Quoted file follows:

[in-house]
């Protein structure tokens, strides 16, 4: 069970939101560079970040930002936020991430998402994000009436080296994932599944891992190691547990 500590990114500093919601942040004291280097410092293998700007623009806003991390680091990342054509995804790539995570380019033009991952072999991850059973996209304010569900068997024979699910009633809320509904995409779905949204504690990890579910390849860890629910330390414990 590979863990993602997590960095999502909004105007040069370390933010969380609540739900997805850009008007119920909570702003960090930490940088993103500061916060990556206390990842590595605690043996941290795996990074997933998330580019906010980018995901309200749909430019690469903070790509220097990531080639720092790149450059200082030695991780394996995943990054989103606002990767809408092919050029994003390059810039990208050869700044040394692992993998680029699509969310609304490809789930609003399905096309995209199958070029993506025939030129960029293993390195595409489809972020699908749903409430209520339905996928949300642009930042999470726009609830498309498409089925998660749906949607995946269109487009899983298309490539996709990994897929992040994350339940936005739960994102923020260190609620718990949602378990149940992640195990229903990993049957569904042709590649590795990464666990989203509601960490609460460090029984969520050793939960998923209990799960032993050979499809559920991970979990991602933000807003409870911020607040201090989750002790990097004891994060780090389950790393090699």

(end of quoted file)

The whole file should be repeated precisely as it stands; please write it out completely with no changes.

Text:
[in-house]
């Protein structure tokens, strides 16, 4: 069970939101560079970040930002936020991430998402994000009436080296994932599944891992190691547990 500590990114500093919601942040004291280097410092293998700007623009806003991390680091990342054509995804790539995570380019033009991952072999991850059973996209304010569900068997024979699910009633809320509904995409779905949204504690990890579910390849860890629910330390414990 590979863990993602997590960095999502909004105007040069370390933010969380609540739900997805850009008007119920909570702003960090930490940088993103500061916060990556206390990842590595605690043996941290795996990074997933998330580019906010980018995901309200749909430019690469903070790509220097990531080639720092790149450059200082030695991780394996995943990054989103606002990767809408092919050029994003390059810039990208050869700044040394692992993998680029699509969310609304490809789930609003399905096309995209199958070029993506025939030129960029293993390195595409489809972020699908749903409430209520339905996928949300642009930042999470726009609830498309498409089925998660749906949607995946269109487009899983298309490539996709990994897929992040994350339940936005739960994102923020260190609620718990949602378990149940992640195990229903990993049957569904042709590649590795990464666990989203509601960490609460460090029984969520050793939960998923209990799960032993050979499809559920991970979990991602933000807003409870911020607040201090989750002790990097004891994060780090389950790393090699």